Responding to our broken mental healthcare system

by Joanne Kelly

Our mental healthcare system is badly broken.

On Wednesday, I spent 12 hours in the emergency room, waiting with my son for a psychiatric evaluation.

Jay (not his real name) was diagnosed with schizoaffective disorder years ago, although I understand in the DSM 5 that is no longer a separate diagnosis. It’s just lumped under “schizophrenia.” He hears voices pretty much all the time – although he calls them “outside influences” rather than voices – and he is convinced it is my husband, Alan, doing the influencing.  It is Alan shrugging his shoulders for him, Alan telling him to smoke that cigarette (which I assure you will only happen when hell freezes over), Alan wiping the smile off his face.

Usually, Jay’s psychotropic medications quiet his voices to a volume he can tolerate. But lately, Jay has been beset with financial worries. His Section 8 housing allowance went down and his rent went up, so he can no longer make ends meet. He ran out of money for food and cigarettes on the 20th of the month. He tried going to one of the “church feeds” for supper, but his table mate’s body odor was so foul he couldn’t eat.  So he stopped eating. And smoking – cold turkey.

The voices quickly ratcheted up to an intolerable level. Hence the trip to the emergency room.

We had been waiting in the emergency room for 9 hours when we learned there were others in the emergency room who had been waiting twice as long, and no matter the results of the eval, he would not be admitted because there was not a single psych bed available in all of Colorado.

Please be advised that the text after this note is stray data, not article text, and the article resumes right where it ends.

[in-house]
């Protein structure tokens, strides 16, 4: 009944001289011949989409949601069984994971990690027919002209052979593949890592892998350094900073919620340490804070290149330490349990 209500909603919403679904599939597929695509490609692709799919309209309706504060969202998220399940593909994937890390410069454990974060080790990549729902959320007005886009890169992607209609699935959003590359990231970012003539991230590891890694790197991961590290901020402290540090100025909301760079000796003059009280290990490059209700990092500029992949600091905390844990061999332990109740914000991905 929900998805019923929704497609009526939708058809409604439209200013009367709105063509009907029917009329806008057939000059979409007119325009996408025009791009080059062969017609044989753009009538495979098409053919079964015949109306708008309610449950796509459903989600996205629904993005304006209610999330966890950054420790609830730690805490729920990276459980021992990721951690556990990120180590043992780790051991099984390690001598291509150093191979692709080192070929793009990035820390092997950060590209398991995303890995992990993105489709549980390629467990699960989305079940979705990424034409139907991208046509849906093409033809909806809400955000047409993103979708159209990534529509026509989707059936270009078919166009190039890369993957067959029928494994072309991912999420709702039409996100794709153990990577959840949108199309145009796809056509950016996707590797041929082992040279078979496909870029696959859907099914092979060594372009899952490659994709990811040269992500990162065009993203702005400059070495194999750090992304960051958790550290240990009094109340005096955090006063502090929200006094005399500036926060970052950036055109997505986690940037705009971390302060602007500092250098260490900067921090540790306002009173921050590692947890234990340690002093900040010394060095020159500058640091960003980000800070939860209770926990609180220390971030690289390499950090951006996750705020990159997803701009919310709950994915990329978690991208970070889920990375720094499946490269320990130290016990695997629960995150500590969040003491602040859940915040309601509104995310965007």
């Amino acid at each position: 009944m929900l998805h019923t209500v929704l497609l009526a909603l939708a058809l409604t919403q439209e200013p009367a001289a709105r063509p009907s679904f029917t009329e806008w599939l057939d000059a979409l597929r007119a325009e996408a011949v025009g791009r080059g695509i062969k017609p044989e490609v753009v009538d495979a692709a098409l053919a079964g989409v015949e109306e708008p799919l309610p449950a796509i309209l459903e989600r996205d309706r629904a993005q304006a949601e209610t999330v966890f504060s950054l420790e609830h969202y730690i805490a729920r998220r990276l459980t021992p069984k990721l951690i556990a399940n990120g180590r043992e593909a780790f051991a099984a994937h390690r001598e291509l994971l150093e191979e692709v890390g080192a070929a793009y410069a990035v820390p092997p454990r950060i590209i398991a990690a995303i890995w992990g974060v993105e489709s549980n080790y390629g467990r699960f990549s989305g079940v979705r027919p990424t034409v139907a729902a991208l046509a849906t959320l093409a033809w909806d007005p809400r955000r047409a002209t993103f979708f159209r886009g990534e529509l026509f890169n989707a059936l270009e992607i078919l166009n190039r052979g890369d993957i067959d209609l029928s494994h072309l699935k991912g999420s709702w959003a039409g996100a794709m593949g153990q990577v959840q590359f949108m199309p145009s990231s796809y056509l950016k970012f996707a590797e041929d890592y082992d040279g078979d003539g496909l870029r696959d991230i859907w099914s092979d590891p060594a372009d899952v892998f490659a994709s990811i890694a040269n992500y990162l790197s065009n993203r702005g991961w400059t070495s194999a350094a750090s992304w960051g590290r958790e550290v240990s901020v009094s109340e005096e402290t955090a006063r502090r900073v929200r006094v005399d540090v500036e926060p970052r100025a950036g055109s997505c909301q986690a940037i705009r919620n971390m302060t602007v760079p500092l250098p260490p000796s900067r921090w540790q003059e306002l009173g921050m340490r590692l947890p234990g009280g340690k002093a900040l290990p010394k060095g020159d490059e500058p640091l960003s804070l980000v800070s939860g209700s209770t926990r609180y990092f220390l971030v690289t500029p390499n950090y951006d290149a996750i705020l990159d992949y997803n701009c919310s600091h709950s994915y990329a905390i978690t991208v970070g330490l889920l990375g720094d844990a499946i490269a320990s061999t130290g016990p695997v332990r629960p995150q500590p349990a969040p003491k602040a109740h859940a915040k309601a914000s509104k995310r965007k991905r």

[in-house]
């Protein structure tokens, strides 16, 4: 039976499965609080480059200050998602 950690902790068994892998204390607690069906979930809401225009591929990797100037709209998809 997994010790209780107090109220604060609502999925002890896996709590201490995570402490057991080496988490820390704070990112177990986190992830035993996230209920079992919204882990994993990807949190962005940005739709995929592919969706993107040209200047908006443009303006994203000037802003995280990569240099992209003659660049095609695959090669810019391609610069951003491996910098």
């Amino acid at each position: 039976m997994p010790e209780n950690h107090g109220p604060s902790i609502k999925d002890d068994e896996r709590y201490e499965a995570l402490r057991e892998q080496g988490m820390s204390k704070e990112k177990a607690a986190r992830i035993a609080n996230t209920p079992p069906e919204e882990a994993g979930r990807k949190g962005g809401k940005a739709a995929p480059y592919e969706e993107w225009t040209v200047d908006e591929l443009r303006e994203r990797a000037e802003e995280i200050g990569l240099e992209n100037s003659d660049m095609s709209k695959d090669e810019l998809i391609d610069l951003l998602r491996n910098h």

Can you image showing up at the emergency room with chest pain and waiting 12 hours to be evaluated? And being told 9 hours into your wait that it didn’t matter what the tests showed, you wouldn’t be admitted to the hospital because there were no beds available anywhere?

It’s not OK for a heart patient to be treated this way nor is it OK for someone with a brain disorder (another name for mental illness) to be treated this way.

I do not fault our local hospital. My son was treated with compassion and kindness by almost everyone we dealt with, and the long wait was not their fault. I also do not fault our local mental health center, whose personnel perform the evaluations at the hospital emergency room. They had just one evaluator on duty per shift, because that’s all the staff they can squeeze out of their badly underfunded budget. The mental health center staff is forced to make difficult decisions every day about how to allocate tightly stretched resources.

So whose fault is it? If we continue to allow our state legislatures to underfund community mental health care, the fault lies squarely on our own shoulders.

I urge you to get involved – not for my son’s sake, but for all of our sakes. According to the National Institute on Mental Health, approximately 1 in 4 people experience a mental illness each year. So even if you are not affected yourself this year, it is likely that a family member, a close friend or the person next to you in the pew on Sunday morning is.

Here’s what Rosalynn Carter says:

“People with mental problems are our neighbors. They are members of our congregations, members of our families; they are everywhere in this country. If we ignore their cries for help, we will be continuing to participate in the anguish from which those cries for help come. A problem of this magnitude will not go away. Because it will not go away, and because of our spiritual commitments, we are compelled to take action.”

What is your congregation doing to support those with mental illness and advocate for adequate funding to meet their needs? What are you doing as an individual?

Joanne Kelly

Cofounder, Interfaith Network on Mental Illness

The opinions expressed in this blog are those of the submitter. They do not necessarily reflect the opinions of the board of directors or members of the Interfaith Network on Mental Illness.

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